The History and Development of the Omega SeamasterBack to Articles
Of all the many quality watches made by the high-end watchmaker Omega, the best known is the ‘Seamaster’ series. Seamasters are the longest running watch model made by Omega, having been in production since 1948, and have been made in manual winding, automatic and quartz (battery) versions. The name Seamaster stems from the fact that the watch design was based on watches made by Omega for the Royal Navy during the Second World War.
One of the original key features of the first Seamasters was a rubber O-ring gasket used between the case and the case-back to provide a waterproof seal. Originally designed for use in submarines, it also proved to be far more resistant to temperature and pressure changes than previous methods, which were using lead or shellac gaskets.
Seamaster models and designs vary greatly. Some models are along the lines of slim, elegant dress watches, (particularly earlier models). In the main, most Seamasters are sturdy, tough sports watches, designed to withstand knocks, bangs and significant water pressure.
In excess of twenty-five different Seamaster ranges have been made. These include the Seamaster 200m, the Seamaster Automatic Compressor, Ref.166.042, the Seamaster Ploprof 1200 (and its 120m, 600m and 1000m variants), the DeVille Automatic, the Aqua Terra (and its variants), the Railmasters, the Seamaster Omegamatic, the APNEA, the Planet Ocean (and its variants), the Seamaster 300m and the Bullhead.
One of the most significant aspects in the history of the Seamaster has been its connection with fictional super spy James Bond when Pierce Brosnan worn a Omega Seamaster Diver 300 in the film Goldeneye. Since then there have been many other Omega watches worn by the secret agent.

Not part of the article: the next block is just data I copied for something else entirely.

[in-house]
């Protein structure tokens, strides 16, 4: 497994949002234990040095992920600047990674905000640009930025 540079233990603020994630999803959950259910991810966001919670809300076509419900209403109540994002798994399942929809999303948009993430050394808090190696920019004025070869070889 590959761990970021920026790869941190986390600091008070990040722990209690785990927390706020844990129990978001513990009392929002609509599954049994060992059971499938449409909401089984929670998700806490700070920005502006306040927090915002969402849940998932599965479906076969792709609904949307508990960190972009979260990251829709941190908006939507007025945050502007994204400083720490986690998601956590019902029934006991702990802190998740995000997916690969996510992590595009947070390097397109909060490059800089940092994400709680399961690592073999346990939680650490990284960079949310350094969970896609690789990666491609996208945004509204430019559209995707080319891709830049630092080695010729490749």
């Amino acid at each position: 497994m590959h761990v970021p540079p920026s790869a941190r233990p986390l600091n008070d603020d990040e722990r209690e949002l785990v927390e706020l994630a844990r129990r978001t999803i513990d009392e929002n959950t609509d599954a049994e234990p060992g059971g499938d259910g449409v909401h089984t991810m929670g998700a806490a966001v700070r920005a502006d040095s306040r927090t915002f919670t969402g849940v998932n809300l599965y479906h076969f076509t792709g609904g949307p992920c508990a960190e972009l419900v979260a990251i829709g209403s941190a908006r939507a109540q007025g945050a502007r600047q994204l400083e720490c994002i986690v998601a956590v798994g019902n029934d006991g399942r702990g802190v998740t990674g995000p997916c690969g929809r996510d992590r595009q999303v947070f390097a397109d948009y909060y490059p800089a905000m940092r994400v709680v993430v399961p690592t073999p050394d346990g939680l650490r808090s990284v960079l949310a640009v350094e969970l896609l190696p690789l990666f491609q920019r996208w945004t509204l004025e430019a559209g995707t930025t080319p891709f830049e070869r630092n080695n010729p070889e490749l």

The Co-Axial movement
One of the main attractions of the Omega Seamaster is it’s ‘co-axial’ movement. This revolutionary watch movement was created by British watchmaker George Daniels in 1970. Prior to this, watch movements had used a sliding lever on the escapement, to regulate the release of power from the mainspring. This was effective but needed considerable lubrication to minimise wear and tear to the metal parts. George Daniels’ new movement used a ‘push’ system rather than sliding parts, thus avoiding major wear. Nicholas Hayek at Omega saw this new movement as being perfect for the innovative progressive company that Omega sought to be. Omega took on the co-axial movement in 1999, with the first Omega co-axial movement being the calibre 2500.
Following on from the revolutionary co-axial movement, the next Omega innovation was in the field of anti-magnetism. Accoridng to industry studies, the majority of watches over 4 years old that lose time are suffering the effects of magnetism on the movement. To combat this, many attempts have been made to avoid magnetism, such as iron cases around movements, plastic parts, non-magnetic metals, parachrome hairsprings (Rolex) and silicone hairsprings (Omega). The worlds first watch able to resist magnetic fields up to 15,000 gauss was the Omega Aqua Terra Gauss. In 2018, (which was the 70th anniversary of the Seamaster, and the 25th anniversary of the Seamaster Diver 300 M), Omega released a new version of the Diver 300 M (also known as Seamaster Professional). It features a Zirconium dioxide bezel as well as a Zirconium dioxide watch face with laser engraved waves, paying tribute to the very first Seamaster Professional models. The watch is continued to be loved by collectors and enthusiasts as a modern classic.
Author S Chadd
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